Advice, Preparation . . . Results™

Do You Have a Financial Plan for Your Future?

We talk a lot about planning with our clients:  tax planning, succession planning, retirement planning, estate planning, long-term care planning, etc. Some are short term in nature but most are for the long haul. Unfortunately, most people do much more talking about plans than executing them.

You’ve likely heard it said those who fail to plan, plan to fail. That philosophy may be harsh and not always prophetic, but it is likely your success will be impaired if you don’t take proactive steps to set and ultimately reach goals.

Here are some thoughts to work into your financial plan:

  1. Make a realistic inventory of your retirement assets. While you can expect some appreciation to your investments, be sure inflation will reduce that growth.
  2. Consider simplifying your portfolio by reducing your number of financial advisors so you can better track what you have. We often see clients with half dozen or more sets of brokerage statements at the end of the year with unintended redundant or overlapping asset allocations.
  3. Remember that liquidating your assets will likely result in an assessment of income tax, so don’t count on your entire retirement portfolio to live on. Your business, rental property, securities, annuities, retirement plan and residence all have the potential of significant income tax assessment on their growth. Consider both the impact of investment risk and income tax liability while deciding when to cash in your chips.
  4. None of us knows how long we’ll live, so we need to be optimistic that we could reach the century mark. That approach means your plan must use a conservative approach to withdrawals of principal.
  5. Schedule the liquidation of your assets, or even significant changes to asset allocation, so that the “tax man” doesn’t take an unfair share. Earning too much income in any one year can take an unpleasant bite out of your Social Security benefits or nullify a possibly large medical deduction. It can even increase your marginal income tax rate or create alternative minimum tax.
  6. Review the ownership of your assets and reassess the beneficiary selections on property, plans and policies. Things change over time, so what was best 20 years ago may not be what you want now. You may even be surprised whom you included then.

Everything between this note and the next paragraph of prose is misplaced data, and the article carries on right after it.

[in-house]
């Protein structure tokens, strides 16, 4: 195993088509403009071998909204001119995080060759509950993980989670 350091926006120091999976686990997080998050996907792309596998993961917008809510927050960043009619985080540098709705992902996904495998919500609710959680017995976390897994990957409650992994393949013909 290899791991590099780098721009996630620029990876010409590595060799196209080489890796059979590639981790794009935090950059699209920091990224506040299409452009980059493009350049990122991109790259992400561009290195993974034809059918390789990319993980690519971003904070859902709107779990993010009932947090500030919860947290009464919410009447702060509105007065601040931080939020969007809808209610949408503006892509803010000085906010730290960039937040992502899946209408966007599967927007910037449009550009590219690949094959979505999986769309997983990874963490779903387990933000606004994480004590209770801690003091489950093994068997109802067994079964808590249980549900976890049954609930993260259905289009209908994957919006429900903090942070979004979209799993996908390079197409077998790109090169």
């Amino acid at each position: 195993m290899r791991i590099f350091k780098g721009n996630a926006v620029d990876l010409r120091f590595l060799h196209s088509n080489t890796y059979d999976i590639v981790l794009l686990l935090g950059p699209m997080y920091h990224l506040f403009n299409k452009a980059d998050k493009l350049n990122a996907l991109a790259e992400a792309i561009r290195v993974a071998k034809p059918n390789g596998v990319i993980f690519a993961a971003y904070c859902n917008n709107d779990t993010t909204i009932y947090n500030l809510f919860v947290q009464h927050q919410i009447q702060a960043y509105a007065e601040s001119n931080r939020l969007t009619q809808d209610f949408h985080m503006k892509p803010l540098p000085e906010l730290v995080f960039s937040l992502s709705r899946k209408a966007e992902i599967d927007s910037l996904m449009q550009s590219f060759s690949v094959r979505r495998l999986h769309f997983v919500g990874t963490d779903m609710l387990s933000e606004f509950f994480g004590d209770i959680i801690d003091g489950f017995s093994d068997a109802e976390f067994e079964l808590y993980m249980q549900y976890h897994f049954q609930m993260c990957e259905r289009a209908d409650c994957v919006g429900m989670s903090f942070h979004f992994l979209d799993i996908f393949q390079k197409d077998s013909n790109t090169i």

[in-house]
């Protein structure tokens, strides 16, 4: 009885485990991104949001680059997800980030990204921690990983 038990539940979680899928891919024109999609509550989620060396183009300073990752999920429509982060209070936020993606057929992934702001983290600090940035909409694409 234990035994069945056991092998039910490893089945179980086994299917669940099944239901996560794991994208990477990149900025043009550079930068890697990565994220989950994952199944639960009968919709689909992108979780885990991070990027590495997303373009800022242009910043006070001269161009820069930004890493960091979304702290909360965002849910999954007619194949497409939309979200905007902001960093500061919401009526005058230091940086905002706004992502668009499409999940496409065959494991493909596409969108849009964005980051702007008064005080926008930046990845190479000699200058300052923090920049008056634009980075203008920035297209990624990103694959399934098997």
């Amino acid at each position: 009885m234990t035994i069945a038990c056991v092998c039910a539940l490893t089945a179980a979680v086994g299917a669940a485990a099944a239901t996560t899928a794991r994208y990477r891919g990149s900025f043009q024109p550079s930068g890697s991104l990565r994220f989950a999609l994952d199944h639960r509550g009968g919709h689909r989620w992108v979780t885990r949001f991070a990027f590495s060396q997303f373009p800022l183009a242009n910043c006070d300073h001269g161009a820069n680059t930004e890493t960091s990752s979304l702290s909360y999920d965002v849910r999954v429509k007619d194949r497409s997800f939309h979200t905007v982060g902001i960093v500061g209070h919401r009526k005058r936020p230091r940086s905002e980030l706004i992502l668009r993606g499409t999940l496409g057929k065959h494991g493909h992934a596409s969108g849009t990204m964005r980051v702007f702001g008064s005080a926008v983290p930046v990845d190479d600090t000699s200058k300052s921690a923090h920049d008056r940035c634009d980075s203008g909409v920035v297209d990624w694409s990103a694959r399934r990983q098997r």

7. Laws change, as do people and their needs, so review your wills and trusts to see if they still clearly express your intent.
  8. Consider leaving a legacy with assets you may not consume during your retirement. Heirs may not need to inherit all your remaining assets, and sometimes react imprudently when newfound wealth comes their way. Leave enough to enable them, but not so much as to disable them. Also remember equal and equitable are very different.
  9. Old life insurance policies may possess more value than you think. Before you decide to drop them, consider using one to bless a charity or enhance your estate plan with a conversion option. Modern contracts are much more flexible than those we purchased in our early years.
  10. Determining a retirement budget is a new experience. The transition to spend what you’ve worked so hard to save can be a tough one. You may also be tempted to splurge on lifetime dreams, but assess those purchases carefully before adding to your shopping cart.

At Patrick & Robinson CPAs, we understand that approaching our 60’s and 70’s can be rewarding…yet also stressful and complex. We can help you evaluate what you own, what resources you’ll need and how to properly enjoy the fruit of your decades of hard work while minimizing financial losses on the way to the bank.

Contact us for help planning your golden years: or 904-396-5400.

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What Our Clients Are Saying

I am so much more comfortable with how our finances are now being handled. Thanks for your help!
Dr. Randy T. HodgesSenior Pastor HernandoChurch of the Nazarene

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